down the veil with brutal bands. Rut
no matter—you will have It mended
by tomorrow. For an hour I choose
that you should see clearly. You have
hounded two men to their ruin—In all
Innocence. Y’ou set yourself on a false
pedestal which they could not reach—
you set them a task which they could
not accomplish without using your own
methods. They had not your powers
of assuming virtue nor my powers of
valuing your peculiar worth. The one
man virtually committed suicide at the
altar of your perfection, the other
He stopped entirely. It was as
though his own thoughts had engulfed
his knowledge of her existence. She
drew her hands away, und he made no
effort to retain them.
“Colonel Destinn,” she said gently.
T think yon must be mad. Even If
the dreadful things you have said were
true, why should you say them to me?
I gave you my friendship because you
seemed to need It—a little, as you say,
because I myself was lonely and un-
iappy. Rut does that merit so much
brutality in return?”
"Forgive me. madame. I am a ruf
fian. 1 have forgotten the language.
See, I am pleading with you for my
life, my sanity. A soul in hell—a soul
that you could save cries out to you as
to the last hope of Its salvation. Are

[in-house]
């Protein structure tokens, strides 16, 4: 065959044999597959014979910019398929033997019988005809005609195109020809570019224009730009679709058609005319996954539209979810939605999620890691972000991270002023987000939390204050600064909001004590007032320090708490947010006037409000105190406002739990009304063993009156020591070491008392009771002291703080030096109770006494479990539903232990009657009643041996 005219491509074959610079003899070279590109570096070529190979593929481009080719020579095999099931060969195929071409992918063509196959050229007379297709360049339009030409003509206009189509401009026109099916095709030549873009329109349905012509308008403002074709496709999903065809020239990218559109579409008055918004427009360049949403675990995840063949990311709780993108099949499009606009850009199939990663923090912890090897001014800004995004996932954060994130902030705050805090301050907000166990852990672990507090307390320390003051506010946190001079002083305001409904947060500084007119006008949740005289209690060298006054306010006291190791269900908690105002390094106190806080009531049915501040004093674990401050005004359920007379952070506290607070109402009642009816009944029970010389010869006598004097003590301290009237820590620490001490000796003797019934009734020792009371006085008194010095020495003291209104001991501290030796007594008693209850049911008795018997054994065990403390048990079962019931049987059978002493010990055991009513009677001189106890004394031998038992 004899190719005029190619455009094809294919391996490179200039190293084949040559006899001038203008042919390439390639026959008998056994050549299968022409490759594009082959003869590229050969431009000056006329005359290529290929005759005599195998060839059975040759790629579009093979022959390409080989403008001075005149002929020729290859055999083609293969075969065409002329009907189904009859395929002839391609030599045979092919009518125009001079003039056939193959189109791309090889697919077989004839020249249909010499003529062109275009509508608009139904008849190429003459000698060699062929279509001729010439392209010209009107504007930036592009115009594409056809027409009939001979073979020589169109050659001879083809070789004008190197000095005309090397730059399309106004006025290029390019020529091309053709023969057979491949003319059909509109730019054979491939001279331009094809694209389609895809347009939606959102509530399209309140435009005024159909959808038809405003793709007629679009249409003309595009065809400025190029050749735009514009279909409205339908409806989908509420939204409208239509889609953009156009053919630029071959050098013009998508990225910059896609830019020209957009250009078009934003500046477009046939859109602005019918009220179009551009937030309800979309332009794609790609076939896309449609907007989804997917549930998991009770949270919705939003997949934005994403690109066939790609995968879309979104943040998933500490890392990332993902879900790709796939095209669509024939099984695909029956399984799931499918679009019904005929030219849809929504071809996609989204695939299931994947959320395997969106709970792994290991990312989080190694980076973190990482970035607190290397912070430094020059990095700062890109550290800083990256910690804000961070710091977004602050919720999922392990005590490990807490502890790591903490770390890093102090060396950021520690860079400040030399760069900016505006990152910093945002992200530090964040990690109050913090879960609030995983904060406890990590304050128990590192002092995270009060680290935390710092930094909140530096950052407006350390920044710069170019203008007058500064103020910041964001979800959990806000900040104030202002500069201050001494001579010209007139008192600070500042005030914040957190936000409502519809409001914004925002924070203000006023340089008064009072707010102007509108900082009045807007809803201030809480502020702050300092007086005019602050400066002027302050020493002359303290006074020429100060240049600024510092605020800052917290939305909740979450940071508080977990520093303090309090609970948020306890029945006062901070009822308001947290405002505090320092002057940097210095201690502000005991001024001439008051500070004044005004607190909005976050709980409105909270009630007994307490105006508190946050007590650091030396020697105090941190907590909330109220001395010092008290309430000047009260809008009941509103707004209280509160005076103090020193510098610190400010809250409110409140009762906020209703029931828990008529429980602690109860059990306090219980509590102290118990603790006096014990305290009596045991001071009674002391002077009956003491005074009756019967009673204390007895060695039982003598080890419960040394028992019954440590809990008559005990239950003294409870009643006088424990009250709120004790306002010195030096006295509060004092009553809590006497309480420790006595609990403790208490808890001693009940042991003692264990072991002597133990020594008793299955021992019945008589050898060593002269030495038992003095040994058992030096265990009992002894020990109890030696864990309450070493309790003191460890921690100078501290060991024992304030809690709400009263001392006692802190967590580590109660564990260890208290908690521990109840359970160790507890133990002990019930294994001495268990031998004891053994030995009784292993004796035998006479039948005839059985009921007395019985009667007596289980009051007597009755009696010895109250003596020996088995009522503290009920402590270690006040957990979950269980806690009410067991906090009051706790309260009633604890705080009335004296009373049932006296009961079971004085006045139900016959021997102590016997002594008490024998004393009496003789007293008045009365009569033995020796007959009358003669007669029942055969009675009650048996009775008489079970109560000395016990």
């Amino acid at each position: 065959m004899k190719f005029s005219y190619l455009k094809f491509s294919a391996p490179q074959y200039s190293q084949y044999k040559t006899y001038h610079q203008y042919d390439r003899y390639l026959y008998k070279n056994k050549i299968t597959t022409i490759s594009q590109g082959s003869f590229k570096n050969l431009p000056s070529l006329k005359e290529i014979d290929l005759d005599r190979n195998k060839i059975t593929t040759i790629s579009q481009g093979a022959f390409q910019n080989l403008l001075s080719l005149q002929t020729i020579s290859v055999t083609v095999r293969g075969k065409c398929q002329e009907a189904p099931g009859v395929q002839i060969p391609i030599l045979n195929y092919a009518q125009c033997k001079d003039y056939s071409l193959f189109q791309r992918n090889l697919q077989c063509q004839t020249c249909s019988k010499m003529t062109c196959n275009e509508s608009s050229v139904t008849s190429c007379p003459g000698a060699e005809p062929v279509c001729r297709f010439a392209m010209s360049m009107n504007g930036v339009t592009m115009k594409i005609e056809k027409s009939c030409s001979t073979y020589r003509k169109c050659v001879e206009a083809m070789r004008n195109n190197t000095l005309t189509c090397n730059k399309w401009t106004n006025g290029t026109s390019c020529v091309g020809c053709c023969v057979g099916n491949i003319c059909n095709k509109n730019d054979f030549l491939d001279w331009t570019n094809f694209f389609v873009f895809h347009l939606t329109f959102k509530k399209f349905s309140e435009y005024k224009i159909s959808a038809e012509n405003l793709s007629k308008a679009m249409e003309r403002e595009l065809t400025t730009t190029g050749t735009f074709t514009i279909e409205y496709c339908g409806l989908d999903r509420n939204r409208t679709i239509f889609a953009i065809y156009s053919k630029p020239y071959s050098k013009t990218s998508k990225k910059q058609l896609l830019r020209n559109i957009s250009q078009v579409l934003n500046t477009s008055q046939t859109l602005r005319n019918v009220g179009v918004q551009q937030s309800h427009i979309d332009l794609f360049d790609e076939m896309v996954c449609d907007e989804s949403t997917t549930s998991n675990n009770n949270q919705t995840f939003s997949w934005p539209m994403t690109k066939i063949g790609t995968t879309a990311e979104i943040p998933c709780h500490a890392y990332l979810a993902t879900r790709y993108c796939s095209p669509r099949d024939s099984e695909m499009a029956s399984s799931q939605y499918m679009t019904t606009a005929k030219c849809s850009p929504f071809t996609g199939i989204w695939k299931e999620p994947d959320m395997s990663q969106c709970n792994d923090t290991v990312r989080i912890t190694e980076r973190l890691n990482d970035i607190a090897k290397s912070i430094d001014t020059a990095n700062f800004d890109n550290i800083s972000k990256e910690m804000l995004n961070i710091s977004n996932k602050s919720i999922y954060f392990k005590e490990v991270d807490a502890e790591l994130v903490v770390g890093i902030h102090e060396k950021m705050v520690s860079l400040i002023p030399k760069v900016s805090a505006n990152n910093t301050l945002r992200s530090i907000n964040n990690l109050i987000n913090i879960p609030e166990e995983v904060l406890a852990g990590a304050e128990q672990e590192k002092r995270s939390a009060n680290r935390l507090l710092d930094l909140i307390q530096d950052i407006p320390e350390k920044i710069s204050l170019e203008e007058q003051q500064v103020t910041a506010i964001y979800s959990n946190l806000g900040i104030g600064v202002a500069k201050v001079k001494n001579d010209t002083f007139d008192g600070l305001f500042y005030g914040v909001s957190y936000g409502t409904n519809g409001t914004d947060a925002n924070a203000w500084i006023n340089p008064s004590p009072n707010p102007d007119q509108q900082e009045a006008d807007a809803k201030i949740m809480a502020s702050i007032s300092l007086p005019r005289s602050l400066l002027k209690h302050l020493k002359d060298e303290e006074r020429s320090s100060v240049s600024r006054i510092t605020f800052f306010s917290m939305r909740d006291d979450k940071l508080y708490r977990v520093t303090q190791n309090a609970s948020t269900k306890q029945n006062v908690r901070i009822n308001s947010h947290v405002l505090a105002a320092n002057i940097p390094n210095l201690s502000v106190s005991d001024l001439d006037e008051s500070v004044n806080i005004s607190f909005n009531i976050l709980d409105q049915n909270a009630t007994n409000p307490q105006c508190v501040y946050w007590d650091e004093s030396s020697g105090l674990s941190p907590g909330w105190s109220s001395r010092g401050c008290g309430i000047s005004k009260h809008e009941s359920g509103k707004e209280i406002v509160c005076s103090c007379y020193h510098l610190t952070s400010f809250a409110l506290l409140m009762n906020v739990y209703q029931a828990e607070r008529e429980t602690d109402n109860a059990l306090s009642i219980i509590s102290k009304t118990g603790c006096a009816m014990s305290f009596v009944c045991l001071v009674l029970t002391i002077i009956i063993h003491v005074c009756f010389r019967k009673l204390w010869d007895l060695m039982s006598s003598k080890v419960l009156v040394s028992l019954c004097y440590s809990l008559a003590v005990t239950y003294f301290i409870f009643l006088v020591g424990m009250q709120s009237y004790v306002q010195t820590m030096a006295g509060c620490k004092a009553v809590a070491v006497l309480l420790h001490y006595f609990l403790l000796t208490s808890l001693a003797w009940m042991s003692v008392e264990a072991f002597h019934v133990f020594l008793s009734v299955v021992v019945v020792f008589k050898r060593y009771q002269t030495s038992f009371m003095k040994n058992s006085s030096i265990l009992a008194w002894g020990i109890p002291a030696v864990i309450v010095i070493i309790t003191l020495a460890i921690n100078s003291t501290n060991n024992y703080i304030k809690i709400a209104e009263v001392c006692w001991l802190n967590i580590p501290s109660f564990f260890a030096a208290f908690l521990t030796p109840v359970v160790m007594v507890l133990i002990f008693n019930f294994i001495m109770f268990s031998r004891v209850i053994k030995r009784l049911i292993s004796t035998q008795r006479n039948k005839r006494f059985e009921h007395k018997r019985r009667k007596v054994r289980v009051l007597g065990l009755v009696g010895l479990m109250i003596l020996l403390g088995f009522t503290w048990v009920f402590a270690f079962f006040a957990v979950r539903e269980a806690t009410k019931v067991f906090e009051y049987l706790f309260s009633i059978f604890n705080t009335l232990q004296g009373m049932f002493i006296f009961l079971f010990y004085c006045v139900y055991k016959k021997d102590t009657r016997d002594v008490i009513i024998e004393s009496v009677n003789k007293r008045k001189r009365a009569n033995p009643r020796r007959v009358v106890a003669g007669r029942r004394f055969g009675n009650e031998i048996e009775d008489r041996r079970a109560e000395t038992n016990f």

you a woman and have not the cour
age to hold out a band from your own
grief to a deeper grief, a deeper de
spair? Will you turn away from me
"Colonel Destinn, we shall neither of
ns find peace in evil,” she said. “You
have done wrong—you have thrown a
shadow on a friendship fhat I treas
ured. Whatever we have to bear we
must bear bravely and with honor."
“What do I ask of you?” He took
her hands between his own and held
them caressingly. “Only what you say
you have given me—friendship, but
friendship freed from false convention
and hypocrisy, friendship that dare be
Itself and its own law. I need you. A
man's fate lies in your hands.”
lie broke off, and she too was silent.
In hl.s silence there was covered irony
in hers fear. Her eyes no longer met
his. She was gazing fixedly across the
plateau to where a dark stream flowed
out from between the hanks of olive
and Ciime on swiftly, its surface,
caught by the evening sun, glittering
in long Hi es of stiver.
“Look,” she said under her breath.
He glanced over his shoulder. A
harsh bugle note rang through the
penc-fu! evening stillness, and as
though the sound had held enchant
ment the stream recoiled, rolled hack
on ilse f I p waves of light, and then
a in i! mn.ttol thunder came to rest
Colo*.•*! I'estinn nodded.
| "It Is their lost camp-out before we
' go south,” he said. "We are golug